Not Every Problem Can Be Solved
I’ve been involved in projects for a long time, and I’ve also had the privilege of working at fairly senior levels of organizations in many industries for quite some time. All of that experience has taught me a lot, but one thing I can never get used to is that projects are seen as being different from everything else an organization does. And nowhere is that more obvious than when it comes to solving problems. Let me give you an example of what I mean.
A few years ago, I was taking part in a planning exercise with all of my department head colleagues and the company CEO. We knew that the year ahead of us was going to be difficult and the CEO was pushing every department to try and do more than they thought possible. There was a lot of discussion around how that could be achieved, a lot of encouragement to think innovatively and to really challenge our teams.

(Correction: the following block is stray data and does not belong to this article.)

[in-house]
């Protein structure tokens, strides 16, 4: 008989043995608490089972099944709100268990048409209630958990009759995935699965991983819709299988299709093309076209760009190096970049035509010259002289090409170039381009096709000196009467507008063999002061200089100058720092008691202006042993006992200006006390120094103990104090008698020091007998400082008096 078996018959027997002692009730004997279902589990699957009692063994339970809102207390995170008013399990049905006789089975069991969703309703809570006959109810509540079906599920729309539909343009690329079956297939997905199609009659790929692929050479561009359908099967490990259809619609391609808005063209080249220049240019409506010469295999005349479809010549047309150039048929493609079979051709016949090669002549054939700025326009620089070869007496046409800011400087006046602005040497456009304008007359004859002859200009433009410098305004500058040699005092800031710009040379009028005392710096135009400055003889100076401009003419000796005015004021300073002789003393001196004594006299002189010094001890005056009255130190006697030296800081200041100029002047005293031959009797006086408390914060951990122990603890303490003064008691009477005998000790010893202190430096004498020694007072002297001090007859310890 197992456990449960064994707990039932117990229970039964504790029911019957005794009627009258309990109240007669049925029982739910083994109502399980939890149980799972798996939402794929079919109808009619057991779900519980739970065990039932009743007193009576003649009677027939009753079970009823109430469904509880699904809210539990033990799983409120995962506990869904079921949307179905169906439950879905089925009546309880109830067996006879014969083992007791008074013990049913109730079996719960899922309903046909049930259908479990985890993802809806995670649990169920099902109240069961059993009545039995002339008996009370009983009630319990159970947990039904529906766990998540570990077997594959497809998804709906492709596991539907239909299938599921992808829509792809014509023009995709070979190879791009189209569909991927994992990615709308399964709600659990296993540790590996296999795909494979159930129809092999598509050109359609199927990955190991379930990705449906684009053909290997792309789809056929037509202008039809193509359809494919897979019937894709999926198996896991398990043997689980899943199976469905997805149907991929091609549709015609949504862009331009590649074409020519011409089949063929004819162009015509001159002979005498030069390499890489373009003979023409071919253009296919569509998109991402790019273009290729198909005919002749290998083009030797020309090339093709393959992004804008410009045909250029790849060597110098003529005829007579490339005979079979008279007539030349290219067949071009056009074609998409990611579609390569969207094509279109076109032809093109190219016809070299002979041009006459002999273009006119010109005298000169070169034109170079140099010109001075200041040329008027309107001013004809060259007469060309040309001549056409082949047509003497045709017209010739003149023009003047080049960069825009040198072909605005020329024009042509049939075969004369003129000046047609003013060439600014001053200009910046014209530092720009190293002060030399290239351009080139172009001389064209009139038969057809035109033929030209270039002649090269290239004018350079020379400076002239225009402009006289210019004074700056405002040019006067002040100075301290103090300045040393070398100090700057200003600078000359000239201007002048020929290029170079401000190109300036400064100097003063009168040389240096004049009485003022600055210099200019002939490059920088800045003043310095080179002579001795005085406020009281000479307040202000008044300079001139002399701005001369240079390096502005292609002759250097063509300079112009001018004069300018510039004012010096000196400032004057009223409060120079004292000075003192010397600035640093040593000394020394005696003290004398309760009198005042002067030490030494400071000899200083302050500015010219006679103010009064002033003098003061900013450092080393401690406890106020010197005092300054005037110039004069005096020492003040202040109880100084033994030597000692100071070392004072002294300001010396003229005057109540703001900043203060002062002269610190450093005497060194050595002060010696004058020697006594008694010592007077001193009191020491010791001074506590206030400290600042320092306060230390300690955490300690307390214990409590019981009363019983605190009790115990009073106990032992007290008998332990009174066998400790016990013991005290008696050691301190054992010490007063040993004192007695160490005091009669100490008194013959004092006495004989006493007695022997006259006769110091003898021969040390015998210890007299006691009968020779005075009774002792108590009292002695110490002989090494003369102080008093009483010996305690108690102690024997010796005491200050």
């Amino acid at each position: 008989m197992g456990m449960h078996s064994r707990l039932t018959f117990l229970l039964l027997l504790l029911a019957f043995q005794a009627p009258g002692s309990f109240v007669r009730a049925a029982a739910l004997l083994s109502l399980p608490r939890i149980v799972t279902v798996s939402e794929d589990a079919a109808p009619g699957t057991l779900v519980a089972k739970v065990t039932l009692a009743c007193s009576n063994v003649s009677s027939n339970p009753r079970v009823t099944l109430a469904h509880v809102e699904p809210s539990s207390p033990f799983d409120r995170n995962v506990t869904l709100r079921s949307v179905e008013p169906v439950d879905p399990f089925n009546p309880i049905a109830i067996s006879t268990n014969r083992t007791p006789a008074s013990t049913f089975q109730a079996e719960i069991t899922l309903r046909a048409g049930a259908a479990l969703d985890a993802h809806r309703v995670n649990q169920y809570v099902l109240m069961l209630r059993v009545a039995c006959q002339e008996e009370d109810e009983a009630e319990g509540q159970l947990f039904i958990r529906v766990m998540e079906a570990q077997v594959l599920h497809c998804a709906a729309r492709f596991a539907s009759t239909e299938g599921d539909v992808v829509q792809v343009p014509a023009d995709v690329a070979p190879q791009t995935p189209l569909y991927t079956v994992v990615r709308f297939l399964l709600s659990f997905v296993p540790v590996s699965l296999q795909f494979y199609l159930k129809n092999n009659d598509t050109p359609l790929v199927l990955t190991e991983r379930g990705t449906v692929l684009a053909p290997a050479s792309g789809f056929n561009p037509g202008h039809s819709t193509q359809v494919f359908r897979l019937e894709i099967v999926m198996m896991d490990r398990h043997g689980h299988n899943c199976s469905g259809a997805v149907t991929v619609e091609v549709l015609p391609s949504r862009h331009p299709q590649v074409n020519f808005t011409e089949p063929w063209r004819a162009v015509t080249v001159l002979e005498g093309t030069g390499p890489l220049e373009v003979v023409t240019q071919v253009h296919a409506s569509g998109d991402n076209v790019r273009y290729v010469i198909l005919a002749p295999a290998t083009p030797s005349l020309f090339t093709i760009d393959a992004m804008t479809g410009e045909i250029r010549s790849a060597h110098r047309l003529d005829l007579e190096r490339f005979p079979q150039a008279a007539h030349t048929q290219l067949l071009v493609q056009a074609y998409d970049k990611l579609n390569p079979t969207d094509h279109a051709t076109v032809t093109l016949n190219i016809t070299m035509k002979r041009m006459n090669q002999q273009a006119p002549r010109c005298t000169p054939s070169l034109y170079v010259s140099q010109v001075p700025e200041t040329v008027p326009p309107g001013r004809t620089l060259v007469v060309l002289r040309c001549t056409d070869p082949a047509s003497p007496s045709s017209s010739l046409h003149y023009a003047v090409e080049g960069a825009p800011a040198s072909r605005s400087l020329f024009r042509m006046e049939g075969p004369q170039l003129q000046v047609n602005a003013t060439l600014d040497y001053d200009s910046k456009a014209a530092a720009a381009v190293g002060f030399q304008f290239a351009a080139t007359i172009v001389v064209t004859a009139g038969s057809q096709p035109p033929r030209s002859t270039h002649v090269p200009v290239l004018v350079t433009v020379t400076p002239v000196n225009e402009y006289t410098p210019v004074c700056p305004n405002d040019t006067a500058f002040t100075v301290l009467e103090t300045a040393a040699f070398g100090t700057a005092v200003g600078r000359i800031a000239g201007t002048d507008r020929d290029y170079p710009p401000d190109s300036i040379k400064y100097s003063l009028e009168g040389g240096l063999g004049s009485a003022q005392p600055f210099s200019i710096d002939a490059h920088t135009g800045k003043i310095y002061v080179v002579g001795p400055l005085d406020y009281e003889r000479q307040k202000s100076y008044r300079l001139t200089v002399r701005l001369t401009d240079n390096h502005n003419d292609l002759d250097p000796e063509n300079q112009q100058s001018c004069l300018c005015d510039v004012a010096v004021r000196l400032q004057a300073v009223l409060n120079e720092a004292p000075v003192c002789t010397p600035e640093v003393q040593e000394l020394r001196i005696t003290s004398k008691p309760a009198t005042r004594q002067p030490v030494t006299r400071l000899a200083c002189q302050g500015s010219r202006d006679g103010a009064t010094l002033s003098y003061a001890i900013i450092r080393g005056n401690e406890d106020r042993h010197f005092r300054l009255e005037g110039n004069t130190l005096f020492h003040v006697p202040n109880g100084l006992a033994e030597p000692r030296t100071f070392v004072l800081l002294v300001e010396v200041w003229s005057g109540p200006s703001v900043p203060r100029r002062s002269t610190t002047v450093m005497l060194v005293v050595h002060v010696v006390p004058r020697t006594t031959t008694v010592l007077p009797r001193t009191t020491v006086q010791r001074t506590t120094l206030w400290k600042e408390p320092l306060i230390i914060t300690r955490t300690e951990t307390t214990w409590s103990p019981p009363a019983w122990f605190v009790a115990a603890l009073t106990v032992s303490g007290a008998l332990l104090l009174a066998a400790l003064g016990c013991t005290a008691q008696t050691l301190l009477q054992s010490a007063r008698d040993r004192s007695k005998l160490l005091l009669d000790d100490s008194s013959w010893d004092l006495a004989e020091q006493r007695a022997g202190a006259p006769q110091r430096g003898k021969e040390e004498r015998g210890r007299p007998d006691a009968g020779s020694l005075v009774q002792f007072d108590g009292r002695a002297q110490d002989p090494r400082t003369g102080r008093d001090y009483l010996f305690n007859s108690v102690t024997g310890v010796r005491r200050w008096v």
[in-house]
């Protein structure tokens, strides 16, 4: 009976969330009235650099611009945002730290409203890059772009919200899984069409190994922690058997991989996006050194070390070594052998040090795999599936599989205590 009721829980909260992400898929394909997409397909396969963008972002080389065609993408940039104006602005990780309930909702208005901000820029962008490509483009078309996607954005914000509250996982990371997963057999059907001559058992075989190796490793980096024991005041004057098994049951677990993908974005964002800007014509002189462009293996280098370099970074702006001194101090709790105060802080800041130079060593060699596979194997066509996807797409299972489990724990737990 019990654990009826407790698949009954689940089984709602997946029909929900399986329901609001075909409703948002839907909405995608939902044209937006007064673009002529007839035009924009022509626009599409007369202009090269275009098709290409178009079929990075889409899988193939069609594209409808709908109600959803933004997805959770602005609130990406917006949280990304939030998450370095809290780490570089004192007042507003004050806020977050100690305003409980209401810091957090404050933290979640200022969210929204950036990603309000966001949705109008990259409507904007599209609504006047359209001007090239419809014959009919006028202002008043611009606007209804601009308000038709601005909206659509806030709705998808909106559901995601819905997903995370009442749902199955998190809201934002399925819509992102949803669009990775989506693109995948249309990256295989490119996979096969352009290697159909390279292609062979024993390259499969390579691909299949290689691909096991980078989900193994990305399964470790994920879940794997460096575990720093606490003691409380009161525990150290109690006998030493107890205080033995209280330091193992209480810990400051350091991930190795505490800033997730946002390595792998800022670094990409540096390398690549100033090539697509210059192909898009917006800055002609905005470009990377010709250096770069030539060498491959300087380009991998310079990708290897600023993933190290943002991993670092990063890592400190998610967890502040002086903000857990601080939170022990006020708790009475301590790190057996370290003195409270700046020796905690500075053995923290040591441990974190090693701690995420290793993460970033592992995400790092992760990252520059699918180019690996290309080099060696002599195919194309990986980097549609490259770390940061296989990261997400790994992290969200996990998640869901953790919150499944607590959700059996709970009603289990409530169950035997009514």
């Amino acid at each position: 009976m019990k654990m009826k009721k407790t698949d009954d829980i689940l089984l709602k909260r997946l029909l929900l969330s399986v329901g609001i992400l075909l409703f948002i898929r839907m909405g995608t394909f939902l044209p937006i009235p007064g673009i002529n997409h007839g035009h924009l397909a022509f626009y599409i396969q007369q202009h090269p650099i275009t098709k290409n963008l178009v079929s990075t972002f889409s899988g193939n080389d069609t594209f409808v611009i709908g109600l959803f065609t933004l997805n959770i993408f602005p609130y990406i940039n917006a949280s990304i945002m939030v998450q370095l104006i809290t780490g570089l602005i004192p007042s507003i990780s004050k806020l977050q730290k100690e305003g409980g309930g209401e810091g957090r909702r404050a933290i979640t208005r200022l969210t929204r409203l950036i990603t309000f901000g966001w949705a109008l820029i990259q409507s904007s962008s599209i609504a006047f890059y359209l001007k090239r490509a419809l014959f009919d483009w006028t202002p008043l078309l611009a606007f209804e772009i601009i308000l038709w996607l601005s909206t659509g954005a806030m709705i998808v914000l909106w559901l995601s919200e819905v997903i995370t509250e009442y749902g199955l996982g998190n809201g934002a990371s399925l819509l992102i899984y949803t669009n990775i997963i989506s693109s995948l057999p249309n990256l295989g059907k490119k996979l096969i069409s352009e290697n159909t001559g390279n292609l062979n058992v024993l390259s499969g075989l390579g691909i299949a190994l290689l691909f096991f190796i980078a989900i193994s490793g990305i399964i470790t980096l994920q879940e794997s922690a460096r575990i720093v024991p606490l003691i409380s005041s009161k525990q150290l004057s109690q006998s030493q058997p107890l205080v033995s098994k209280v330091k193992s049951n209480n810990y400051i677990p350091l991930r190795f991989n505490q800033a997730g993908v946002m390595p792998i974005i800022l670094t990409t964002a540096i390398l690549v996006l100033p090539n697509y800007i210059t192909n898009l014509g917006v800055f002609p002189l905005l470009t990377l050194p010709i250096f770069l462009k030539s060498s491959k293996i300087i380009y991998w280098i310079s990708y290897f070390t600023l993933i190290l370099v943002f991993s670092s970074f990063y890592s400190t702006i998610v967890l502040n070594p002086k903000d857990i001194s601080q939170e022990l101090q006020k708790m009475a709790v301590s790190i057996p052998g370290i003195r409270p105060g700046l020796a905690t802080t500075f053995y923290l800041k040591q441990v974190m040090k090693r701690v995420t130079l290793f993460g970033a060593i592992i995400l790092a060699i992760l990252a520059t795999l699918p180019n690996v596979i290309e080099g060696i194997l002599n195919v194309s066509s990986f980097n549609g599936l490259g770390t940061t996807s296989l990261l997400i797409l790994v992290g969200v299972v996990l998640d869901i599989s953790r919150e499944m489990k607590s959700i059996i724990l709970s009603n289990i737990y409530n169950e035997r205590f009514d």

But there was also a point where each of the department heads pushed back. A time when sales said “No, that’s just too much of a stretch.” Or where manufacturing said that the speed it was being asked to achieve would be too risky for the quality of the product. And the CEO accepted that (sometimes after discussion, but they accepted it).
Then we came to projects. As expected, I was asked to support more projects in total, more in parallel, and with more uncertainty than before. We
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